Home About Latest Browse RSS Advanced Search

Federal Reserve Bank of Philadelphia
Working Papers
What "triggers" mortgage default?
Ronel Elul
Nicholas S. Souleles
Souphala Chomsisengphet
Dennis
Glennon
Robert M. Hunt
Abstract

This paper assesses the relative importance of two key drivers of mortgage default: negative equity and illiquidity. To do so, the authors combine loan-level mortgage data with detailed credit bureau information about the borrower's broader balance sheet. This gives them a direct way to measure illiquid borrowers: those with high credit card utilization rates. The authors find that both negative equity and illiquidity are significantly associated with mortgage default, with comparably sized marginal effects. Moreover, these two factors interact with each other: The effect of illiquidity on default generally increases with high combined loan-to-value ratios (CLTV), though it is significant even for low CLTV. County-level unemployment shocks are also associated with higher default risk (though less so than high utilization) and strongly interact with CLTV. In addition, having a second mortgage implies significantly higher default risk, particularly for borrowers who have a first-mortgage LTV approaching 100 percent.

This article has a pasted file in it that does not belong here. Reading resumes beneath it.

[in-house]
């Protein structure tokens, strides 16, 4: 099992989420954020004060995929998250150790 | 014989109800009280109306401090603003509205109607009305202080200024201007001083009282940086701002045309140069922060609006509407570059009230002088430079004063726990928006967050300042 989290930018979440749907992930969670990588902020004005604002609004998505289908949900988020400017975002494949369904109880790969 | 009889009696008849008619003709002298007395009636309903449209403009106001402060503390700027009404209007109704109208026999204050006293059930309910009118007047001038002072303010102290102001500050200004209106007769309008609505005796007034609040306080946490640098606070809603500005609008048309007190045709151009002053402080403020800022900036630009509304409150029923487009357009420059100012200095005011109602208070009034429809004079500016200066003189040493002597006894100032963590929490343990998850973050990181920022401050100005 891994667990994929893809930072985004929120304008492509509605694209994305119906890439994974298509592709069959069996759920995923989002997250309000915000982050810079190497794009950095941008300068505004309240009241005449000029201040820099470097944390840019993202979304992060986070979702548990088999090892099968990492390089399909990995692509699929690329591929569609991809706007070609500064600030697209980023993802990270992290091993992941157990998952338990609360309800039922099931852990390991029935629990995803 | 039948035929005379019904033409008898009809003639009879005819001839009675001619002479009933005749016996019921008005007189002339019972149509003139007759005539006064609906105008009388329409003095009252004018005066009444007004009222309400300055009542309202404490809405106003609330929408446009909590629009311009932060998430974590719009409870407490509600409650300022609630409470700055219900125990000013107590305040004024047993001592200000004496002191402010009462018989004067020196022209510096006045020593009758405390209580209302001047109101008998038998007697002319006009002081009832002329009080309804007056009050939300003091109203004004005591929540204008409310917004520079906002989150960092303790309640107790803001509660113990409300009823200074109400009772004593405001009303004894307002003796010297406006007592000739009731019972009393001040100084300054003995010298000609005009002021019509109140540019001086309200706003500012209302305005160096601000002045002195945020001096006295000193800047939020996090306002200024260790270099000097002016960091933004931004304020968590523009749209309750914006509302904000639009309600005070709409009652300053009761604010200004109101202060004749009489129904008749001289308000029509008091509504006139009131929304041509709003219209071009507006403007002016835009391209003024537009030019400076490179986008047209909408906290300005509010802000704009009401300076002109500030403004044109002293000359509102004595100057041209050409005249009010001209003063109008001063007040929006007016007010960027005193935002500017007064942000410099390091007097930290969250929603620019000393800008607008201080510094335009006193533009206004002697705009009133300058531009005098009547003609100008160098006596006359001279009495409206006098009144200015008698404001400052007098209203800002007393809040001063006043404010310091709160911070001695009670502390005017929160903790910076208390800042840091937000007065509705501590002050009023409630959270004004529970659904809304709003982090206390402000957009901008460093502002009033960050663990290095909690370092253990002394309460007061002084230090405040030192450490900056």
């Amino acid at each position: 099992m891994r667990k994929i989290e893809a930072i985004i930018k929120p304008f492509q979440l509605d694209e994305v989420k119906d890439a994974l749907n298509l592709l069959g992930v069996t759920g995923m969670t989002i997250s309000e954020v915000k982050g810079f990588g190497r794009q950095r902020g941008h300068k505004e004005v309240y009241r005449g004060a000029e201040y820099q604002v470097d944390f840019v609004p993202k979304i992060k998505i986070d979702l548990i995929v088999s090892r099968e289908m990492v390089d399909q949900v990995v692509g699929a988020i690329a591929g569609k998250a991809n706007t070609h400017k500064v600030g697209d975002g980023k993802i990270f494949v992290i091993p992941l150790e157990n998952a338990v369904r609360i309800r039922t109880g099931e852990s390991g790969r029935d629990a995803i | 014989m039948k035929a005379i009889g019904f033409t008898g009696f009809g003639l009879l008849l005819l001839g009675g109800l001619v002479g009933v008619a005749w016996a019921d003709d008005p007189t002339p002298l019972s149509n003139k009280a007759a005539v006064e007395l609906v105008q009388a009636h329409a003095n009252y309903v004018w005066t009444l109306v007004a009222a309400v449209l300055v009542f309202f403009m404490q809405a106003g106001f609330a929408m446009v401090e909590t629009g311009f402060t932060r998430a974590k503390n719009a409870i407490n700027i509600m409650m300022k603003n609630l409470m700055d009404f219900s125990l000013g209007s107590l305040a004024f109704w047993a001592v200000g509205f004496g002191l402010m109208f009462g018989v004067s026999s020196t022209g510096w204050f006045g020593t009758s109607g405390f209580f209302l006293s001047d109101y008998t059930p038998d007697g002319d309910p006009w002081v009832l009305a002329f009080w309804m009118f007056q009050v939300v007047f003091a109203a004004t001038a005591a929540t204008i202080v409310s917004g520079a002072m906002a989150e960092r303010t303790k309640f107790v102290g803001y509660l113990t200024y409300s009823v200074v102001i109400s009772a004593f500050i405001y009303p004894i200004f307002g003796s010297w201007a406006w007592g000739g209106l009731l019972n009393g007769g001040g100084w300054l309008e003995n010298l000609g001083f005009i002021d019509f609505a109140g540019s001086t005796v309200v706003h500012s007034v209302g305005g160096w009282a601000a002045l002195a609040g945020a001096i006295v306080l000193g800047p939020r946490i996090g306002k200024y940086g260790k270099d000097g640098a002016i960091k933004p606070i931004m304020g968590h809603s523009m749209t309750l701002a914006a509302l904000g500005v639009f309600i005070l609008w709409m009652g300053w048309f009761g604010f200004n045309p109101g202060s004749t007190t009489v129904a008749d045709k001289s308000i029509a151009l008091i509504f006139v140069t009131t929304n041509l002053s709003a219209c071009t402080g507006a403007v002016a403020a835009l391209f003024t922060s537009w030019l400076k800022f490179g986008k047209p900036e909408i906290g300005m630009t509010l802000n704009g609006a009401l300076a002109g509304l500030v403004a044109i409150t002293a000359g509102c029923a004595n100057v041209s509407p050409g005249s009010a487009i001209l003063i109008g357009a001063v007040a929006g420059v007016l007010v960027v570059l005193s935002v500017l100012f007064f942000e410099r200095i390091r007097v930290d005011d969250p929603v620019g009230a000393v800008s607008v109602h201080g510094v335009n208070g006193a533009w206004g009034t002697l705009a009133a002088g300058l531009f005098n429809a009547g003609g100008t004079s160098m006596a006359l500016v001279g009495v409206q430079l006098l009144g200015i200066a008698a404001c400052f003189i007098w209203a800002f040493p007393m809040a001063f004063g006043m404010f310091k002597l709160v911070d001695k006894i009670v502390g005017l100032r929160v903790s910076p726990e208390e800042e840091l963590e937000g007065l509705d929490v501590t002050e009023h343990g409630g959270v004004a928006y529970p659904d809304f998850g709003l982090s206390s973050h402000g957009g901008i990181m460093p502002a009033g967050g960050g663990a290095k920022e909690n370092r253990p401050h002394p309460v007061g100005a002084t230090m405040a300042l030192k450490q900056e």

Download Full text
Cite this item
Ronel Elul & Nicholas S. Souleles & Souphala Chomsisengphet & Dennis & Glennon & Robert M. Hunt, What "triggers" mortgage default?, Federal Reserve Bank of Philadelphia, Working Papers 10-13, 2010.
More from this series
JEL Classification:
Subject headings:
Keywords: Mortgages ; Default (Finance)
For corrections, contact Beth Paul ()
Fed-in-Print is the central catalog of publications within the Federal Reserve System. It is managed and hosted by the Economic Research Division, Federal Reserve Bank of St. Louis.

Privacy Legal